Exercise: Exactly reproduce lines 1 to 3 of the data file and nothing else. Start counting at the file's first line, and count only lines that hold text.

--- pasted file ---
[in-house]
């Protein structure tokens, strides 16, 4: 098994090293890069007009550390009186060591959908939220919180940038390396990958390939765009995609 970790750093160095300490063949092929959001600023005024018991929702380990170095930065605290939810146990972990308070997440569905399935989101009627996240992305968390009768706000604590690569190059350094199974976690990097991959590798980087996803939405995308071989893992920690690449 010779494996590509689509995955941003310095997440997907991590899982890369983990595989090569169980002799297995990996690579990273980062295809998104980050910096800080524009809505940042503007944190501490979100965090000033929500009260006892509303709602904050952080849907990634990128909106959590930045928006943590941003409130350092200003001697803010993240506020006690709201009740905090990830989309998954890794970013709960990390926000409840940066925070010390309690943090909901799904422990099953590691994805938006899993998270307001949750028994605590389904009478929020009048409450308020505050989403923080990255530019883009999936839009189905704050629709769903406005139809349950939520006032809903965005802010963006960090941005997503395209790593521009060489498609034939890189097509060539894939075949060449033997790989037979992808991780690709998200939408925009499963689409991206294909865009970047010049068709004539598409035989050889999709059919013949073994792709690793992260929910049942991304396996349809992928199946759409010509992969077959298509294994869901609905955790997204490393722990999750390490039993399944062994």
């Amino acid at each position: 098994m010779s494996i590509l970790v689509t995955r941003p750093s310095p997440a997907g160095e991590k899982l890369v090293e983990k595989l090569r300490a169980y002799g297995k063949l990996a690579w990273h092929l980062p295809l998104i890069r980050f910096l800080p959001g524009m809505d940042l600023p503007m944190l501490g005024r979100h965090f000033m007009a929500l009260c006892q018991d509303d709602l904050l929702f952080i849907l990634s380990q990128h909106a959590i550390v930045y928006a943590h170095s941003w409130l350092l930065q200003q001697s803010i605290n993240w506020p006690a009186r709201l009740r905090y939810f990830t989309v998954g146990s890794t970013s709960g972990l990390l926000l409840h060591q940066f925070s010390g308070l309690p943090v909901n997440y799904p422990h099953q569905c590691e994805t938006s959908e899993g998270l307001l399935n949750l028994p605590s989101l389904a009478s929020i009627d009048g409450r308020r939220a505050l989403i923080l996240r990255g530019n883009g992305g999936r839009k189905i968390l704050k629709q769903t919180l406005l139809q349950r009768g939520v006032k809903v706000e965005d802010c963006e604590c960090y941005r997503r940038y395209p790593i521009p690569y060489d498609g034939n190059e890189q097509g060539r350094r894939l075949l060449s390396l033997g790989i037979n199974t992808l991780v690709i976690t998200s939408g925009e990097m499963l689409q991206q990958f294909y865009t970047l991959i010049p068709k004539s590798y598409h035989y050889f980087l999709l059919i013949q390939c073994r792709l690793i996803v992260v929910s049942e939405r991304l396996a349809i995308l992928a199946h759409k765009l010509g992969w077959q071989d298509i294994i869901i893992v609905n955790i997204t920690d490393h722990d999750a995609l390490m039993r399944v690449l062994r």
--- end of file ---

[in-house]
């Protein structure tokens, strides 16, 4: 098994090293890069007009550390009186060591959908939220919180940038390396990958390939765009995609 970790750093160095300490063949092929959001600023005024018991929702380990170095930065605290939810146990972990308070997440569905399935989101009627996240992305968390009768706000604590690569190059350094199974976690990097991959590798980087996803939405995308071989893992920690690449 010779494996590509689509995955941003310095997440997907991590899982890369983990595989090569169980002799297995990996690579990273980062295809998104980050910096800080524009809505940042503007944190501490979100965090000033929500009260006892509303709602904050952080849907990634990128909106959590930045928006943590941003409130350092200003001697803010993240506020006690709201009740905090990830989309998954890794970013709960990390926000409840940066925070010390309690943090909901799904422990099953590691994805938006899993998270307001949750028994605590389904009478929020009048409450308020505050989403923080990255530019883009999936839009189905704050629709769903406005139809349950939520006032809903965005802010963006960090941005997503395209790593521009060489498609034939890189097509060539894939075949060449033997790989037979992808991780690709998200939408925009499963689409991206294909865009970047010049068709004539598409035989050889999709059919013949073994792709690793992260929910049942991304396996349809992928199946759409010509992969077959298509294994869901609905955790997204490393722990999750390490039993399944062994």
């Amino acid at each position: 098994m010779s494996i590509l970790v689509t995955r941003p750093s310095p997440a997907g160095e991590k899982l890369v090293e983990k595989l090569r300490a169980y002799g297995k063949l990996a690579w990273h092929l980062p295809l998104i890069r980050f910096l800080p959001g524009m809505d940042l600023p503007m944190l501490g005024r979100h965090f000033m007009a929500l009260c006892q018991d509303d709602l904050l929702f952080i849907l990634s380990q990128h909106a959590i550390v930045y928006a943590h170095s941003w409130l350092l930065q200003q001697s803010i605290n993240w506020p006690a009186r709201l009740r905090y939810f990830t989309v998954g146990s890794t970013s709960g972990l990390l926000l409840h060591q940066f925070s010390g308070l309690p943090v909901n997440y799904p422990h099953q569905c590691e994805t938006s959908e899993g998270l307001l399935n949750l028994p605590s989101l389904a009478s929020i009627d009048g409450r308020r939220a505050l989403i923080l996240r990255g530019n883009g992305g999936r839009k189905i968390l704050k629709q769903t919180l406005l139809q349950r009768g939520v006032k809903v706000e965005d802010c963006e604590c960090y941005r997503r940038y395209p790593i521009p690569y060489d498609g034939n190059e890189q097509g060539r350094r894939l075949l060449s390396l033997g790989i037979n199974t992808l991780v690709i976690t998200s939408g925009e990097m499963l689409q991206q990958f294909y865009t970047l991959i010049p068709k004539s590798y598409h035989y050889f980087l999709l059919i013949q390939c073994r792709l690793i996803v992260v929910s049942e939405r991304l396996a349809i995308l992928a199946h759409k765009l010509g992969w077959q071989d298509i294994i869901i893992v609905n955790i997204t920690d490393h722990d999750a995609l390490m039993r399944v690449l062994r």